Other staff – Open competition and prior consideration

           The government proposes that other staff (including senior officers and other back office staff) will not
           automatically transfer. In this case the shadow or transitional authority will define the organisation
           structure of the new authority required from the reorganisation date. Staff not automatically transferred
           should be asked to apply for the posts.

           However, there remain some unresolved issues:

           In the last reorganisation appointments to senior posts (Head of Paid Service, Statutory Chief Officers
           and non-statutory Chief Officers) were required by regulations to be appointed by open competition.

           On this occasion, the government intends that the Chief Executive post for the new authority should be
           filled by open competition but it has not yet taken a final view on whether other senior posts should be                                                                         29/01/2009
Proposals for unitary local government: Staffing issues                                                                  Page 2 of 3

           subject to the same process.

           The government welcomes views on this issue.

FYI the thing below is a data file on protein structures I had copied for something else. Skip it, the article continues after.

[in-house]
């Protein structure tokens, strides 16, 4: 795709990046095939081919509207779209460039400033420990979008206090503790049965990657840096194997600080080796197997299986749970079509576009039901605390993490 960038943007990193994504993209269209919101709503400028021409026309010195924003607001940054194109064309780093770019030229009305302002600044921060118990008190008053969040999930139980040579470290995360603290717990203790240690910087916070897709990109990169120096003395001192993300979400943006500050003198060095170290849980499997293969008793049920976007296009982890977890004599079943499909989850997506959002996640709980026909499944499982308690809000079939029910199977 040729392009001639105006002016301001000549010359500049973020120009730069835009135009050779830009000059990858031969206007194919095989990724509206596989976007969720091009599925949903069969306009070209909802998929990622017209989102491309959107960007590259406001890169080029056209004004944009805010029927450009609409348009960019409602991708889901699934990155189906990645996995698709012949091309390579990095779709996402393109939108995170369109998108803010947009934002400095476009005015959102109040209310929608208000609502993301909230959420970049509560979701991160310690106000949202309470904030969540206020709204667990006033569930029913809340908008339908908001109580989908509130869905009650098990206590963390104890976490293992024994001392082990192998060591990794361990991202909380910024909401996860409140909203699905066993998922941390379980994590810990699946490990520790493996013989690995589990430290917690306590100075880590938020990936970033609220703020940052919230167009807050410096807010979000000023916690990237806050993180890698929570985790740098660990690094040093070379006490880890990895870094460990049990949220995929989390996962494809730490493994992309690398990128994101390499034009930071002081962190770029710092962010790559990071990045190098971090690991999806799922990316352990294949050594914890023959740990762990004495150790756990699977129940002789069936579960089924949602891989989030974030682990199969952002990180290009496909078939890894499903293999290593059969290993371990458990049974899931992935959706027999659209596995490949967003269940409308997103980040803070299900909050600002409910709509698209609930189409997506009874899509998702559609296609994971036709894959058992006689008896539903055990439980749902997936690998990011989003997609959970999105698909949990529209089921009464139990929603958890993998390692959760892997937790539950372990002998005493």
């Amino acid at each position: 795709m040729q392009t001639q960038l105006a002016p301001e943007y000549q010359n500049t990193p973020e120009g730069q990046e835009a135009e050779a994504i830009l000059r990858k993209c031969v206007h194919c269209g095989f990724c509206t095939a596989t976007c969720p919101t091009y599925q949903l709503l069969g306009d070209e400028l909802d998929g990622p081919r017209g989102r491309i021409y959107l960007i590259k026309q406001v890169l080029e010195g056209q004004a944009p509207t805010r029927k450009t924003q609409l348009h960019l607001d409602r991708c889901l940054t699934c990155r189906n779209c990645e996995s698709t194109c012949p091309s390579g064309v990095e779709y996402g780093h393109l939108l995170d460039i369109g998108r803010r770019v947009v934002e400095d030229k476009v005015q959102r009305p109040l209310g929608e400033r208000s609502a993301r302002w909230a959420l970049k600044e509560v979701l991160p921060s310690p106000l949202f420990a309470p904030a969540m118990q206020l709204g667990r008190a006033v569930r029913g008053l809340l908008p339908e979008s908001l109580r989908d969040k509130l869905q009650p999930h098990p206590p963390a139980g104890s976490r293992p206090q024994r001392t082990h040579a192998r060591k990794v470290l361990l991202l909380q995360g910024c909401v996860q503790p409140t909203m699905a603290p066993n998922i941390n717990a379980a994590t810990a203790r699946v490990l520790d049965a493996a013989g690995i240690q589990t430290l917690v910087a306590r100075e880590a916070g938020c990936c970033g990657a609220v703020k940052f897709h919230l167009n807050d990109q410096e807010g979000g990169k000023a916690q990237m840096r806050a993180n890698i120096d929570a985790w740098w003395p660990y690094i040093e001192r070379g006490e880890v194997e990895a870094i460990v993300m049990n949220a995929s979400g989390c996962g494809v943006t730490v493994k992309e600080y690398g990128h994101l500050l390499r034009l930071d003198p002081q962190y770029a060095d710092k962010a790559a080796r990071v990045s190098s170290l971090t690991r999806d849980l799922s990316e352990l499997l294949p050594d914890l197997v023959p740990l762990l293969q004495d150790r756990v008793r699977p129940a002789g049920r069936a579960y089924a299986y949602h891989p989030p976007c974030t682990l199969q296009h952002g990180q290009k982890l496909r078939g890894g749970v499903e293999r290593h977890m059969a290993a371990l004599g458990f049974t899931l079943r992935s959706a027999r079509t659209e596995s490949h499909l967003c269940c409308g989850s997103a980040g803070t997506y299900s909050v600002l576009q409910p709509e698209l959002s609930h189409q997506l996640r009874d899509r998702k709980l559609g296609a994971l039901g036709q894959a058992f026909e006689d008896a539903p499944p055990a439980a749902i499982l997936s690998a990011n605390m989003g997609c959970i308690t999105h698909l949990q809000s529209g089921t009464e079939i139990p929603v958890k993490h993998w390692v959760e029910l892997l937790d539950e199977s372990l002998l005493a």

Also, the government has not yet developed a view on prior consideration (i.e. the mechanism or
           protocols for recruitment to those posts which do not automatically transfer and are not subject to open
           competition). In the last reorganisation eligibility for vacant posts in the new authority (or vacancies in
           outgoing authorities which needed filling prior to abolition) was initially limited to existing employees.

           The government welcomes views on this issue.

           Transfer orders

           Transfers will be put into effect by statutory transfer orders (STO’s). To some extent this requires the
           listing of affected staff or posts which will automatically transfer. For county unitaries on existing
           boundaries (Cornwall, Durham, Northumberland, Shropshire, Wiltshire) the STO’s should be more
           straightforward (although not without difficulty). However, for district unitaries on existing boundaries
           (Exeter, Ipswich, Bedford), and unitary authorities with new boundaries (Cheshire), these will be more

           Where lists of staff or posts to transfer are required there will need to be a process by which the list
           can be consulted on and agreed. The government sees that this would be a task of the Joint
           Implementation Team (JIT).

           Redundancy Compensation

           In the last round of reorganisation there was a mandatory redundancy compensation scheme which
           applied nationally to all local authorities affected.

           On this occasion, the government believes that this is not necessary and that local discretion and
           flexibility are valuable. The government has only recently amended the discretionary compensation
           provisions available to local authorities which are now contained in The Local Government (Early
           Termination of Employment) (Discretionary Compensation) (England and Wales) Regulations 2006.